Assembly, Senate Republicans: Lift the arbitrary 11 p.m. curfew for bars and restaurants

ALBANY, NY —  Today, Assembly Republican Leader Will Barclay and Senate Republican Leader Robert Ortt introduced joint resolutions (J541) to overturn Gov. Cuomo’s arbitrary 11 p.m. curfew for bars and restaurants. Barclay, Ortt and members of their conferences have continued to speak out against confusing and unscientific mandates, like this one, inhibiting restaurants in the state.

“It’s obvious that we are no longer operating under a system where science is driving decisions. There is no data that explains lifting curfews on certain facilities and leaving bars and restaurants off that list. Overturning Gov. Cuomo’s senseless, arbitrary directives is as easy as passing a resolution. It’s time for Democrats to take that step,” said Leader Barclay (R,C,I-Pulaski).

“Despite claims by the Democrat Majorities that they revoked the governor’s emergency powers, there are still egregious mandates in place that have absolutely no scientific basis. These arbitrary rules remain in effect at the whim of one man — our embattled governor — and they continue to harm our small businesses.  I’m hopeful the Majority will bring our common-sense proposal to the floor and join us in providing some relief to our bars and restaurants that have been devastated by the pandemic,” said Sen. Ortt (R-Tonawanda).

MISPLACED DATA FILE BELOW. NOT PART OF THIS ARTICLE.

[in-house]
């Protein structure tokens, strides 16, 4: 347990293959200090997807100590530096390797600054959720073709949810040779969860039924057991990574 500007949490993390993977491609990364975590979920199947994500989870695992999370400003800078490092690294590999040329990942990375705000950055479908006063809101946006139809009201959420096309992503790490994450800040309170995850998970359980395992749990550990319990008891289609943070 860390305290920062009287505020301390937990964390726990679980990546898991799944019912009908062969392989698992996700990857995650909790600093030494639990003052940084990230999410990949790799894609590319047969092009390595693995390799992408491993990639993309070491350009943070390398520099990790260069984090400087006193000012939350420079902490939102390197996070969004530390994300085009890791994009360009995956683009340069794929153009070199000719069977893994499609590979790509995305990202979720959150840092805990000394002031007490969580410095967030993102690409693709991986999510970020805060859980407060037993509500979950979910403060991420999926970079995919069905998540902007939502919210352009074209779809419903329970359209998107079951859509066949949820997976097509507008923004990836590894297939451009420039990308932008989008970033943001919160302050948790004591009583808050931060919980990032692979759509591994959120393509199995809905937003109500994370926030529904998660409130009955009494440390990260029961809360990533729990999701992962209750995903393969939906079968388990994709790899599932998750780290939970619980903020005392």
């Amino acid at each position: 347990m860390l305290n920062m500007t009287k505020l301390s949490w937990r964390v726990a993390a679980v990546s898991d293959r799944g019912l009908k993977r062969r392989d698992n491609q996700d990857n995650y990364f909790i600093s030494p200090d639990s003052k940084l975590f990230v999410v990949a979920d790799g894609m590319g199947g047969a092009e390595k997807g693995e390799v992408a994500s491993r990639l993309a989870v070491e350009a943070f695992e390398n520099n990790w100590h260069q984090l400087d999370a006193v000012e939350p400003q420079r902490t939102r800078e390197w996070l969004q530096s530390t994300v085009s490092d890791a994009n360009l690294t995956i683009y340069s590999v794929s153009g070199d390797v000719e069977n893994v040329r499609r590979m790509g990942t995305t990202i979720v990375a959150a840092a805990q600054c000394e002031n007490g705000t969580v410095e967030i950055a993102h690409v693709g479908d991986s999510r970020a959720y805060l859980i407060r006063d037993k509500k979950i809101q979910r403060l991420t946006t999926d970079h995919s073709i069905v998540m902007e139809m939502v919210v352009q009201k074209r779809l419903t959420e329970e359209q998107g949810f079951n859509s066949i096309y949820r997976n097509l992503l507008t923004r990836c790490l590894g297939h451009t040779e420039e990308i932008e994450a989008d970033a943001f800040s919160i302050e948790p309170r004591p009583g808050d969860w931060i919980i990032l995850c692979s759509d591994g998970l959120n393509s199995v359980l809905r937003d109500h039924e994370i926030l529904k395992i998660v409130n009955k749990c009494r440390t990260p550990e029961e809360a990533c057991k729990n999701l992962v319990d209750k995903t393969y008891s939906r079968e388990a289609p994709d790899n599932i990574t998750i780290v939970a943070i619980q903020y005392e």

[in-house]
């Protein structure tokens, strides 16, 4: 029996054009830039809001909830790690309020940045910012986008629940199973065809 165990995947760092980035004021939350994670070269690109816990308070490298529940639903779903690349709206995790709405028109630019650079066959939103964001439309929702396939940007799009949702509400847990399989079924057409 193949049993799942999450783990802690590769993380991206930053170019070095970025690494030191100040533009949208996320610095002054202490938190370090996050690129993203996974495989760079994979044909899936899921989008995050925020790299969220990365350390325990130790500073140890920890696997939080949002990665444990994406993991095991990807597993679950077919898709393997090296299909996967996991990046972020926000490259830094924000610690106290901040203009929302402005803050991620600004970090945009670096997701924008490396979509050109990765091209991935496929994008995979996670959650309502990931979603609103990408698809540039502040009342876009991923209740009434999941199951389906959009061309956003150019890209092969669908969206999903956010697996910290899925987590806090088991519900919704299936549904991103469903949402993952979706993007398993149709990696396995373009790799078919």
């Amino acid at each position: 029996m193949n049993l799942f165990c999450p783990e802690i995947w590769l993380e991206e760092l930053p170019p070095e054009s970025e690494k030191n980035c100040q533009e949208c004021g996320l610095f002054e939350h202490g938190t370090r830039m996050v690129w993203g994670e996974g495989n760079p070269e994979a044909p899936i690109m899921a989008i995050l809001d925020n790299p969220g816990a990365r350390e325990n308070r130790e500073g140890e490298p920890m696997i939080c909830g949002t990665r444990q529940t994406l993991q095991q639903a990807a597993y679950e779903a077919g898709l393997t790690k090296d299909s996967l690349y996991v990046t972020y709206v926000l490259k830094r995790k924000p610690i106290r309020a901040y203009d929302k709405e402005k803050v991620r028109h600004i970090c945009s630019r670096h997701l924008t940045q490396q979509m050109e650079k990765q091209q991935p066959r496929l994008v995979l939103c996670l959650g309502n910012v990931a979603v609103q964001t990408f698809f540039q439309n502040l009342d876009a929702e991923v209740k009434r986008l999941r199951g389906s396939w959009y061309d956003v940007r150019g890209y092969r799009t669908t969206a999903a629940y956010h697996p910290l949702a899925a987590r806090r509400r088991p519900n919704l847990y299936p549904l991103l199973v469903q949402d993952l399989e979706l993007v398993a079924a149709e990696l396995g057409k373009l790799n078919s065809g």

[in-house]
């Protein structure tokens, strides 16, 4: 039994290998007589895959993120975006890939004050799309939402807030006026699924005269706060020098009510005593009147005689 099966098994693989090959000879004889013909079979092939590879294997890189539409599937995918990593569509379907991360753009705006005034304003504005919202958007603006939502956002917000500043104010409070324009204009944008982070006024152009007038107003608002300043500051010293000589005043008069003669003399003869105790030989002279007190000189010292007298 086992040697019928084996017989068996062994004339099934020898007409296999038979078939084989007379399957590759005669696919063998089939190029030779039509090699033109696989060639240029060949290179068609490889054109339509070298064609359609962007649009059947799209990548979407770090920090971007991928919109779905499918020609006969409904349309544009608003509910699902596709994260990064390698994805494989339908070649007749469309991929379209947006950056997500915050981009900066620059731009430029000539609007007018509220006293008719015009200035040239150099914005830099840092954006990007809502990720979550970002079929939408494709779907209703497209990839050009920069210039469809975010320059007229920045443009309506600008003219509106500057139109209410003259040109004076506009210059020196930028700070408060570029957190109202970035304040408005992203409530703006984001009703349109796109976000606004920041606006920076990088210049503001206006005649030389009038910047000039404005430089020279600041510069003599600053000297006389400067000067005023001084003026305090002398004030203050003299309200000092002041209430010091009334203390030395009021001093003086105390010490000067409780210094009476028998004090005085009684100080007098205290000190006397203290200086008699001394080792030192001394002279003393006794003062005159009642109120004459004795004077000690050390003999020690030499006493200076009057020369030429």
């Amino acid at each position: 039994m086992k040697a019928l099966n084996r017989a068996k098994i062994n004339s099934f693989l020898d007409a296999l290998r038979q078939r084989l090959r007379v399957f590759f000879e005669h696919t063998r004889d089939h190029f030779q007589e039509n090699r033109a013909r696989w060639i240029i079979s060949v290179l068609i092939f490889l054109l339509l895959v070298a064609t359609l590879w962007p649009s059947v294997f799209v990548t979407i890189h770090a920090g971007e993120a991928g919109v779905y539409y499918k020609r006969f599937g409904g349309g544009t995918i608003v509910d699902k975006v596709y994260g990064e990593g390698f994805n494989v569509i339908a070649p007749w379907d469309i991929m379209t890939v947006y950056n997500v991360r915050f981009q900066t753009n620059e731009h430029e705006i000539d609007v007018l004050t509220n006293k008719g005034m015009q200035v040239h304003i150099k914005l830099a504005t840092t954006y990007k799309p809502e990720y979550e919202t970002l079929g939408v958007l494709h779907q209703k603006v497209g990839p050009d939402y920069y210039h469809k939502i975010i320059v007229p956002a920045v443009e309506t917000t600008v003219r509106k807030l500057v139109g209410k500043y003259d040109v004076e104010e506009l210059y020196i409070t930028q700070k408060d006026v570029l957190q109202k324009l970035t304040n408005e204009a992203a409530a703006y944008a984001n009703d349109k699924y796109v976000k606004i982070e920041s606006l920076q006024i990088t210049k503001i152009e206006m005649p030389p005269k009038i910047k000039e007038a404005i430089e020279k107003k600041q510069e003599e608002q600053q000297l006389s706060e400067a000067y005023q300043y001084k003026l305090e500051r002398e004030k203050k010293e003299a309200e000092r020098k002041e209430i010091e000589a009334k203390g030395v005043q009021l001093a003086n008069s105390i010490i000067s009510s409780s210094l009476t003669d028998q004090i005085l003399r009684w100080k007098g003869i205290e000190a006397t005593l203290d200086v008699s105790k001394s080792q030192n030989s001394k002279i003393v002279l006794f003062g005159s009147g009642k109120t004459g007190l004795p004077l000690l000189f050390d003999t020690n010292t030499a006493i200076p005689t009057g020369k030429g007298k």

Last November, the governor issued Executive Order 202.74 that imposed a 10 p.m. curfew for bars, restaurants, gyms, fitness centers and other facilities throughout the state. In February of this year, he extended the curfew to 11 p.m., and just last week, lifted it completely for gyms, fitness centers, casinos, movie theaters, bowling alleys and billiard halls beginning April 5. Restaurants, however, are being held to a different standard with no apparent explanation as they await a “reevaluation” next month.

“We feel that the curfew was unscientific and unnecessary from its beginning. From when indoor dining was reopened in June we were able to operate safely at 50 percent occupancy until 4 a.m. nightly. The added hours allowed us to serve more customers in a safe environment. The ridiculous 10 p.m. curfew in November found us turning away guests as the same patrons had to be squeezed into a day that was six hours shorter. The latest order by the governor that allows pool halls, bowling alleys and casinos to operate without a curfew is just another blow to our industry that has proven we can operate safely. I would love an explanation on the science and facts behind this decision. We are constantly checked by the State Liquor Authority multiple times per week with no issue. It’s time to lift this curfew and let us operate responsibly as we have proven we can do,” said Mike McElwee, Bay Shore Restaurant Committee.